'El meu carrer / My street és gent d'arreu / has people from all over que penca i beu / who work and drink, que sua i menja / who sweat and eat, i es lleven amb / who rise el primer sol / at dawn, i van al futbol / and watch soccer cada diumenge / on Sundays.'
In these lyrics, from the song “Mi Calle,” Catalonian singer-songwriter Joan Manuel Serrat describes the neighborhood of his youth. Born at number 95 on Calle Poeta Cabanyes, Serrat lived in Poble Sec until the age of 12, when he moved to Tarragona for school. The plaque at the building entrance reads: “In this house on the 12th of December of 1943, singer-songwriter Joan Manuel Serrat was born. Barcelona, October 15, 1989.” Affectionately known as “el noi del Poble Sec” (the boy from Poble Sec), Serrat dedicated many of his earliest songs to this quintessential Barcelona neighborhood that sits at the foot of Montjuïc: “La Carmeta,” “La tieta,” “El drapaire,” and many others pay special tribute to this unique part of the city.
Interestingly enough, the neighborhood of Poble Sec (which in English means “Dry Village”) was never actually dry, explains historian Miquel Badenas. On the contrary, the waters of the mountain of Montjuïc flowed into it and gave rise to bountiful gardens. But by the mid-19th century, the textile factories cropping up around the dockyards began to absorb huge amounts of water to produce steam power, leaving the neighborhood wells dry.
This working-class neighborhood with the atmosphere of a port city stretched to Avenida del Paralelo, where new cabarets and concert halls were sprouting up, infusing Barcelona with a Parisian flavor through the 1950s. Poble Sec was also a neighborhood of immigrants, first from other parts of Spain, and later from all over the world. Serrat himself was born to a Catalonian father and an Aragonese mother.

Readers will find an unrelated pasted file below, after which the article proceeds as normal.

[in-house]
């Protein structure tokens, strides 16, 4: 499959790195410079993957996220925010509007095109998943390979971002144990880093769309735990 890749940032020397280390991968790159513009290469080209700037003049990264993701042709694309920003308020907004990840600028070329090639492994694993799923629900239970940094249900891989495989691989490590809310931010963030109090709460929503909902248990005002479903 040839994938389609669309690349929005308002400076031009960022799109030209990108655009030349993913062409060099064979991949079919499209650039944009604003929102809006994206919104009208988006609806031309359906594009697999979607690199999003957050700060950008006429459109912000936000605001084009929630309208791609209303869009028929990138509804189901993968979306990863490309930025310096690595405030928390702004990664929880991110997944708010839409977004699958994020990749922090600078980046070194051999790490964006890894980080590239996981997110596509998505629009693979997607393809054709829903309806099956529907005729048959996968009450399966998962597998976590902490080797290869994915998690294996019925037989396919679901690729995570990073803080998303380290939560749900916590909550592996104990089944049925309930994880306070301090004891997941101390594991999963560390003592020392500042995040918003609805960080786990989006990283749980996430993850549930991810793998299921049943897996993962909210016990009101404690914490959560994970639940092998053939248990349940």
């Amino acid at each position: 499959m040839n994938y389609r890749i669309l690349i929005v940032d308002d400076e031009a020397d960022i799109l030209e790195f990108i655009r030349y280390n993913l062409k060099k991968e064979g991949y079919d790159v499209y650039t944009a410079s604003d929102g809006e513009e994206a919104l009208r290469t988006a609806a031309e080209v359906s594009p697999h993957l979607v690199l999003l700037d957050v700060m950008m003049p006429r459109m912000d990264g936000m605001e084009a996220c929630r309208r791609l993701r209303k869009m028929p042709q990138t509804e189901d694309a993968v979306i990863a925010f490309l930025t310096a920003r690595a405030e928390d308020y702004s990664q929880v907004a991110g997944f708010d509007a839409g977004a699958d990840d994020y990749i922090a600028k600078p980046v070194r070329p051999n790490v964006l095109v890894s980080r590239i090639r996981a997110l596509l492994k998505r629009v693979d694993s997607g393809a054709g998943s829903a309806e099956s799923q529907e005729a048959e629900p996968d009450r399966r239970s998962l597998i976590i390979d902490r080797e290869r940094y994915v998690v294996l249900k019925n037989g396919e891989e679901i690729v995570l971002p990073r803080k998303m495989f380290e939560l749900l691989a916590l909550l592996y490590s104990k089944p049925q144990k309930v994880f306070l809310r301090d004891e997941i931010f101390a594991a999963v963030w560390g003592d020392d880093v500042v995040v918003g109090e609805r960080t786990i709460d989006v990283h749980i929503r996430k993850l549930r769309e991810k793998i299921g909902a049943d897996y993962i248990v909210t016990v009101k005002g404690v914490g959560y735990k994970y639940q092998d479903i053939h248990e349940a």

Today, Serrat is recognized as one of the pioneers of the Catalonian Nova Cançó (New Song) and was a member of the group Els Setze Jutges (he came in as number thirteen of Sixteen Judges), a band that sang in Catalan and honored the legacy of the French chanson and its idols, like Jacques Brel or Georges Brassens. Throughout his career, he’s set the words of great poets to music, among them Antonio Machado, Miguel Hernández, Salvat-Papasseit, Alberti, García Lorca and Pablo Neruda.
On March 24, 2006, the Barcelona City Hall awarded the Gold Medal to Joan Manuel Serrat to honor his civic contributions and his prestigious accomplishments as musician and global citizen. In 2007, he was given the Medal of Honor by the Catalonian Parliament and also received the Legion of Honor from the Republic of France.
Today, the mountain of Montjuïc that looks over the neighborhood of Poble Sec is one of the green spaces of the city filled with parks, museums, sports facilities and cultural landmarks, making it one of Barcelona’s richest and most culturally vibrant areas. Ai, qui ho diria...! (Verse from the song “Plany al Mar”, Serrat 1984).